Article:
As you advance, you will have opportunity to travel outside of Calgary to provincials or other tournaments.
  • Games are assigned using a balancing act of proximity to the diamond, sending senior umpires to higher level games or to Mentor a new umpire, matching the experience of the umpire to the level of ball.  The only way that the "right" games can be assigned to you is by providing feedback as to what is working and what isn't.  Most games which we umpire are played at Vista Heights diamonds (27th Avenue & 16th Street NE), but there are various games which are located all around the city.  When you register, we put your home address into our assigning software.   This software will attempt to assign you firstly to locations close to your home.  You will have a calendar which you maintain on when you are available to umpire, and it can be updated at any time to pick up last-minute games.  All assignments are published to you, and you have the opportunity to accept/decline them within 3 days of the publication.  If you decline a game, please be specific why you have done so.  This allows the assignor to avoid assigning games which you don't want.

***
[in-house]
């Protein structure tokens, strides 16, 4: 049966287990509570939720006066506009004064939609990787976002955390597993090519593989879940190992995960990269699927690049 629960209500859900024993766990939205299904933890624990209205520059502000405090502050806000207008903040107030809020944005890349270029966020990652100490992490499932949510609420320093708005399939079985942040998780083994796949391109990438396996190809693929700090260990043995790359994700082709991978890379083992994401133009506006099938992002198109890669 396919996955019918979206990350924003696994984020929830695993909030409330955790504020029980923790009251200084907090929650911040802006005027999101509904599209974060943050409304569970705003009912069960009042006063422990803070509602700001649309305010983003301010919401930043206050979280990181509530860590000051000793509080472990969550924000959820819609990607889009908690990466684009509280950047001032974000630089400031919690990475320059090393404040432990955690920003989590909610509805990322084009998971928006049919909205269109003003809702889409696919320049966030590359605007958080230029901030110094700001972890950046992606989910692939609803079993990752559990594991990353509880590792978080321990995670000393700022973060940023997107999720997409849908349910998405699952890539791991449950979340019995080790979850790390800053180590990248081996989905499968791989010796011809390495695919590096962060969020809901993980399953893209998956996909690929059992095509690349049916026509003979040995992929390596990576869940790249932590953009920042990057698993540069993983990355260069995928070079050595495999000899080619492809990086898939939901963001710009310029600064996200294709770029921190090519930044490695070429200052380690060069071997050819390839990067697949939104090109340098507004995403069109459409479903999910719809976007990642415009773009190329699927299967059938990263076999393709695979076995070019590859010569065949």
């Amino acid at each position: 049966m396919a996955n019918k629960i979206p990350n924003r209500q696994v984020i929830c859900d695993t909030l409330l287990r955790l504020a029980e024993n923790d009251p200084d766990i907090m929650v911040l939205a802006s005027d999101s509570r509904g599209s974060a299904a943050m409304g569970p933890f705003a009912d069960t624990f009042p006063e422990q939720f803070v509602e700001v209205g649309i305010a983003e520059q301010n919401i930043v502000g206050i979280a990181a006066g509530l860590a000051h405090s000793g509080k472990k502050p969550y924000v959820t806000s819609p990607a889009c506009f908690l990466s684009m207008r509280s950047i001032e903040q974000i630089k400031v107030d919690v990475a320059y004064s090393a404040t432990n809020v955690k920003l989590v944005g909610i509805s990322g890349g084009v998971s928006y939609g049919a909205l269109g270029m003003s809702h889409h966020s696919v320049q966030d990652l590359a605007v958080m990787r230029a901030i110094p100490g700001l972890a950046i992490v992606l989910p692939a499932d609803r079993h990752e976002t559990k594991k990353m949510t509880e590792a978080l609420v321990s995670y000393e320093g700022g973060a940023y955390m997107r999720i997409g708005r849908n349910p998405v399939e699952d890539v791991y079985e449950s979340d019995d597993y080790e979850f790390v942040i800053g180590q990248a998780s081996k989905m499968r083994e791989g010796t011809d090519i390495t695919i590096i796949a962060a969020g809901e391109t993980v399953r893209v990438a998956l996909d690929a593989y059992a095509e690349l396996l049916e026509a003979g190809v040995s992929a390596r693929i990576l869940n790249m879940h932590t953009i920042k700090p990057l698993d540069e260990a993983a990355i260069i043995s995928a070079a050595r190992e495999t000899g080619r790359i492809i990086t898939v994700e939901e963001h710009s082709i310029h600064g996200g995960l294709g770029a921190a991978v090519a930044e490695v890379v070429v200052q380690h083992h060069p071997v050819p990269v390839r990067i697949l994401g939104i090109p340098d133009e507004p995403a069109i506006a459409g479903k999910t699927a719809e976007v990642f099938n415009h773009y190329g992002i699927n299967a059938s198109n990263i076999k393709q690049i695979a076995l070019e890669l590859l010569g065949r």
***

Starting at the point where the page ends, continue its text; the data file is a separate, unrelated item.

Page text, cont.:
• At the clinic, you will be given some loaner equipment.  Bring that with you to your first assignment, and meet up with your mentor at the diamond prior to the game.  They will prepare you for your first game, and be there the entire time to support you.
  • Towards the end of the season, the feedback will move from "informal" to a written formal evaluation.  This allows you to have a written record of your progress and areas of focus.